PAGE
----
As springtime approaches London, it is sad not to see any cherry blossom trees around. Posts on Facebook keep showing blossoms blooming in Japan which reminds me of a beautiful festival in my home city, Washington, DC.
The National Cherry Blossom Festival is one of the most beautiful times of the year in Washington, DC. It is one of my first memories in DC as my family transitioned from foreign service life to a full out stateside one. I’ve been a couple times and each year I am absolutely floored by all the beauty. It truly is an amazing site and I’m not sure anyone would disagree. There’s something magical about the trees reflecting on the Tidal Basin in a grand circle.
One particularly special occasion was when Victor decided to visit during springtime. While searching for things to do, I realised he would be in DC right around when the cherry blossoms bloom. The goal is to be at the basin on the Peak Bloom Date. The Peak Bloom Date is defined as the day on which 70 percent of the blossoms of the Yoshino cherry trees that surround the Tidal Basin are open. So, it’s pretty lucky to be there right on the exact day. Several horticulturists monitor the blossoms, predicting the precise moment when they will bloom. There’s even a Blossom Cam! I frantically refreshed the ‘Bloom Watch’ page seeing if Victor would make it. Each year is a completely different date and many newspapers try and guess when the Peak Bloom Date will occur. And voila! He arrived the evening before Peak Day! Can you believe it?!
The National Cherry Blossom Festival commemorates the March 27, 1912, gift of Japanese cherry trees from Mayor Yukio Ozaki of Tokyo City to the city of Washington. Mayor Ozaki donated the trees in an effort to enhance the growing friendship between the United States and Japan and also celebrate the continued close relationship between the two nations.
There are actually many types of cherry blossom trees around the Tidal Basin. Of the initial gift of 12 varieties of 3,020 trees, the Yoshino and Kwanzan are the most prevalent. The Yoshino produces single white blossoms while the Kwanzan comes into bloom two weeks after the Yoshin and it produces clusters of clear pink double blossoms. There are also a small number of Akebono, Fugenzo, Shirofugen, Weeping Cherry, Autumn Cherry, Sargent Cherry, Usuzumi, and Takesimensis cherry trees.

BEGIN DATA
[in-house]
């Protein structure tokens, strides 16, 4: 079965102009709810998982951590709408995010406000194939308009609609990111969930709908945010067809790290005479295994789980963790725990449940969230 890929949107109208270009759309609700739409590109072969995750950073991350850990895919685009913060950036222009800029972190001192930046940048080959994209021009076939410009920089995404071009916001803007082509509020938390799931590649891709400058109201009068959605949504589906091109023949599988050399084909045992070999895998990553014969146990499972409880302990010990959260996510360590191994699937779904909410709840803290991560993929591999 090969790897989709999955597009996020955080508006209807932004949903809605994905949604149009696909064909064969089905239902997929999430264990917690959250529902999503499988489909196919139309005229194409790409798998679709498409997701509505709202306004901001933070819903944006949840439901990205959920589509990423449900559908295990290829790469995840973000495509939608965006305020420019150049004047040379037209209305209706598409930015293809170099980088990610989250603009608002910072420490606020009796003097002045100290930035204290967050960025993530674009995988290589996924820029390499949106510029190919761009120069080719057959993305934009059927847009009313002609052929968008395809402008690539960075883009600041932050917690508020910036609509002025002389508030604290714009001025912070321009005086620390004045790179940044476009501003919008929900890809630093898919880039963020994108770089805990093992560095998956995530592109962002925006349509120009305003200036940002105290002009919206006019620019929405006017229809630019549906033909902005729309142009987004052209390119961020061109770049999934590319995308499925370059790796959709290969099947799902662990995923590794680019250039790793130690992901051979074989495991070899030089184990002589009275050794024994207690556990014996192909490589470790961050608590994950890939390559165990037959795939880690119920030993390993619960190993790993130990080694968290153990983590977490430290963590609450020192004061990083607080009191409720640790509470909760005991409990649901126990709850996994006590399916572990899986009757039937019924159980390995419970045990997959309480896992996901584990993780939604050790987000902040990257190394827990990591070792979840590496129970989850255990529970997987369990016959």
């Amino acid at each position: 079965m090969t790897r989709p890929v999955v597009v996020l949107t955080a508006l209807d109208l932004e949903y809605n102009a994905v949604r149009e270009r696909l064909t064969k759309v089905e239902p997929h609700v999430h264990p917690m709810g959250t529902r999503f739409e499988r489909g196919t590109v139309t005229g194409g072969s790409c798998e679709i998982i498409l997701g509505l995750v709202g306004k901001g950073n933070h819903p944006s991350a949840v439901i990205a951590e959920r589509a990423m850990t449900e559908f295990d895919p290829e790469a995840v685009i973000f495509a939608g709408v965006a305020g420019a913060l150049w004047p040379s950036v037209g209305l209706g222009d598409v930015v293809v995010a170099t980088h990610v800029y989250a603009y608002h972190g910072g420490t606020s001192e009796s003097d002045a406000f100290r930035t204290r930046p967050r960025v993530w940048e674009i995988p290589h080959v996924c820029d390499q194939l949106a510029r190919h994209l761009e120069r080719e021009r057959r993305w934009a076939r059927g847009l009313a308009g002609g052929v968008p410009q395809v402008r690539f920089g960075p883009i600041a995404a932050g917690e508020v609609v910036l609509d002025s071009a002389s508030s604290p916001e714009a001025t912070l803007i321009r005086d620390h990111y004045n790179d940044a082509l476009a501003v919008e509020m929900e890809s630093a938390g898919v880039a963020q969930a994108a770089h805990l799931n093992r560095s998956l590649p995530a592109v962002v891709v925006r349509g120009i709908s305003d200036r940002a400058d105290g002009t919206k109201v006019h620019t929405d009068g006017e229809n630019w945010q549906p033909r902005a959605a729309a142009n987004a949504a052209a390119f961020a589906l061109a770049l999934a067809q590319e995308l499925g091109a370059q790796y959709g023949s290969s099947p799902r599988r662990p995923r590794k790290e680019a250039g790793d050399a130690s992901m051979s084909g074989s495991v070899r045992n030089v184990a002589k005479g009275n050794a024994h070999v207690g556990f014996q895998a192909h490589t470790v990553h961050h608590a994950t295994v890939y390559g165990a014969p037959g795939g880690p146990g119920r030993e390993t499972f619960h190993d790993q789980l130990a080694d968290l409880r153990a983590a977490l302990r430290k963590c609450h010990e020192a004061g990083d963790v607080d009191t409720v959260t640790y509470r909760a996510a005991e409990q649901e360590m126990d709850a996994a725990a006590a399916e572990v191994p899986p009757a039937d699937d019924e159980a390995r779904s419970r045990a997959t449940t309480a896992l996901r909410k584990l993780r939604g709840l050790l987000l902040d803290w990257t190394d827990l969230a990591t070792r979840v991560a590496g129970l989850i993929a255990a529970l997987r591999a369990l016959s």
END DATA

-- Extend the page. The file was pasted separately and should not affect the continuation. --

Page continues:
One of the neat monuments around the Tidal Basin is the Japanese Stone Lantern. In 2013, the Trust for the National Mall managed the construction of the Japanese Stone Lantern Plaza. At 360 years old, the Japanese Stone Lantern is on the National Register of Historic Places, and has been preserved as the historic centrepiece of the annual Cherry Blossom Festival.
We walked around the entire Tidal Basin, enjoying all the wonderful trees. It is really neat to see how each of the trees take on different shapes. We started at the Washington Monument and walked counterclockwise and, in my opinion, the trees just got prettier and prettier.
For lunch we had brought packed lunches, so we sat out on the ledge of the water in front of the Jefferson Memorial. We watched the paddle boat riders make their way across the lake. It may look enjoyable, but I know those paddlers are suffering like no other!
All in all, the cherry blossoms are definitely something not to miss. In addition to the actual cherry blossoms, there is a festival to celebrate them. Today’s National Cherry Blossom Festival has grown from modest beginnings to the nation’s greatest springtime celebration. The Festival typically spans four weekends and welcomes more than 1.5 million people to enjoy the programmes and the trees.
Here in London, I still miss this annual celebration in DC, but I’m mostly just so happy I could share this with Victor. Nothing is more romantic than being in a sea of flowers. Even looking at older photos makes me smile. Welcome, Spring!